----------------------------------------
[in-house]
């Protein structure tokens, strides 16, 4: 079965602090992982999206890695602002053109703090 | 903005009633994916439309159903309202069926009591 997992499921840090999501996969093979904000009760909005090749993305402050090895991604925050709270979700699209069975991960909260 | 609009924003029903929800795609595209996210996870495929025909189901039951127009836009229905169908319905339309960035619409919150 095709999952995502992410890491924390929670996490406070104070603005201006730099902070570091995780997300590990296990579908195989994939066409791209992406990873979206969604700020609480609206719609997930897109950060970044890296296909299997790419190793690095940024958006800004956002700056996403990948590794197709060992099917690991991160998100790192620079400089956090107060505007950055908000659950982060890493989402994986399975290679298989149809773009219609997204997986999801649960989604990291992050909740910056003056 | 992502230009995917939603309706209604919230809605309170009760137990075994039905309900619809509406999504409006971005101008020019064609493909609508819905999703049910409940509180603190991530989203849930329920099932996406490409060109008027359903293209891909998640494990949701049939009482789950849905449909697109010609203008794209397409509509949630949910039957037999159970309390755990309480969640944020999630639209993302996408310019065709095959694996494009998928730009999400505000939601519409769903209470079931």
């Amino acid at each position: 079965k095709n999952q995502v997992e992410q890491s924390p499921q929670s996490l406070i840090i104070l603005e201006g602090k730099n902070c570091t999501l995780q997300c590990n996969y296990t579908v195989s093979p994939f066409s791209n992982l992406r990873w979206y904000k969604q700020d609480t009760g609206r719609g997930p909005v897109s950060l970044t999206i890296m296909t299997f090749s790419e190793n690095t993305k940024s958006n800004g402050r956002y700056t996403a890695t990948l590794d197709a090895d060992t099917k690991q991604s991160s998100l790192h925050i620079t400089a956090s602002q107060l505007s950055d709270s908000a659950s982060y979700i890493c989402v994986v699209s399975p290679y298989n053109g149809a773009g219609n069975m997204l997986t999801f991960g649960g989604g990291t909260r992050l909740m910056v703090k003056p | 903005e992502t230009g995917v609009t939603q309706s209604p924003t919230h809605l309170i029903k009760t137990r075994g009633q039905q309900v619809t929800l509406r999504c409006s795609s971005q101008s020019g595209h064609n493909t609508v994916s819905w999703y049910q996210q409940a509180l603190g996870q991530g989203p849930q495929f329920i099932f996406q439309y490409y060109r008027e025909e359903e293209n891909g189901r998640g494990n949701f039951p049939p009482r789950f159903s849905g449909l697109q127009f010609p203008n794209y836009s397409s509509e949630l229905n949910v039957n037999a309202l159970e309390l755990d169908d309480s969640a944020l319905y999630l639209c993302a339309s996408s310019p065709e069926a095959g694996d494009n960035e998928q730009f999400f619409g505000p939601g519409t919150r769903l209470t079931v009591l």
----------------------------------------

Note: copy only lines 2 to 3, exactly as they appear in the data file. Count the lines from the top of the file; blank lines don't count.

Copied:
């Protein structure tokens, strides 16, 4: 079965602090992982999206890695602002053109703090 | 903005009633994916439309159903309202069926009591 997992499921840090999501996969093979904000009760909005090749993305402050090895991604925050709270979700699209069975991960909260 | 609009924003029903929800795609595209996210996870495929025909189901039951127009836009229905169908319905339309960035619409919150 095709999952995502992410890491924390929670996490406070104070603005201006730099902070570091995780997300590990296990579908195989994939066409791209992406990873979206969604700020609480609206719609997930897109950060970044890296296909299997790419190793690095940024958006800004956002700056996403990948590794197709060992099917690991991160998100790192620079400089956090107060505007950055908000659950982060890493989402994986399975290679298989149809773009219609997204997986999801649960989604990291992050909740910056003056 | 992502230009995917939603309706209604919230809605309170009760137990075994039905309900619809509406999504409006971005101008020019064609493909609508819905999703049910409940509180603190991530989203849930329920099932996406490409060109008027359903293209891909998640494990949701049939009482789950849905449909697109010609203008794209397409509509949630949910039957037999159970309390755990309480969640944020999630639209993302996408310019065709095959694996494009998928730009999400505000939601519409769903209470079931």
């Amino acid at each position: 079965k095709n999952q995502v997992e992410q890491s924390p499921q929670s996490l406070i840090i104070l603005e201006g602090k730099n902070c570091t999501l995780q997300c590990n996969y296990t579908v195989s093979p994939f066409s791209n992982l992406r990873w979206y904000k969604q700020d609480t009760g609206r719609g997930p909005v897109s950060l970044t999206i890296m296909t299997f090749s790419e190793n690095t993305k940024s958006n800004g402050r956002y700056t996403a890695t990948l590794d197709a090895d060992t099917k690991q991604s991160s998100l790192h925050i620079t400089a956090s602002q107060l505007s950055d709270s908000a659950s982060y979700i890493c989402v994986v699209s399975p290679y298989n053109g149809a773009g219609n069975m997204l997986t999801f991960g649960g989604g990291t909260r992050l909740m910056v703090k003056p | 903005e992502t230009g995917v609009t939603q309706s209604p924003t919230h809605l309170i029903k009760t137990r075994g009633q039905q309900v619809t929800l509406r999504c409006s795609s971005q101008s020019g595209h064609n493909t609508v994916s819905w999703y049910q996210q409940a509180l603190g996870q991530g989203p849930q495929f329920i099932f996406q439309y490409y060109r008027e025909e359903e293209n891909g189901r998640g494990n949701f039951p049939p009482r789950f159903s849905g449909l697109q127009f010609p203008n794209y836009s397409s509509e949630l229905n949910v039957n037999a309202l159970e309390l755990d169908d309480s969640a944020l319905y999630l639209c993302a339309s996408s310019p065709e069926a095959g694996d494009n960035e998928q730009f999400f619409g505000p939601g519409t919150r769903l209470t079931v009591l």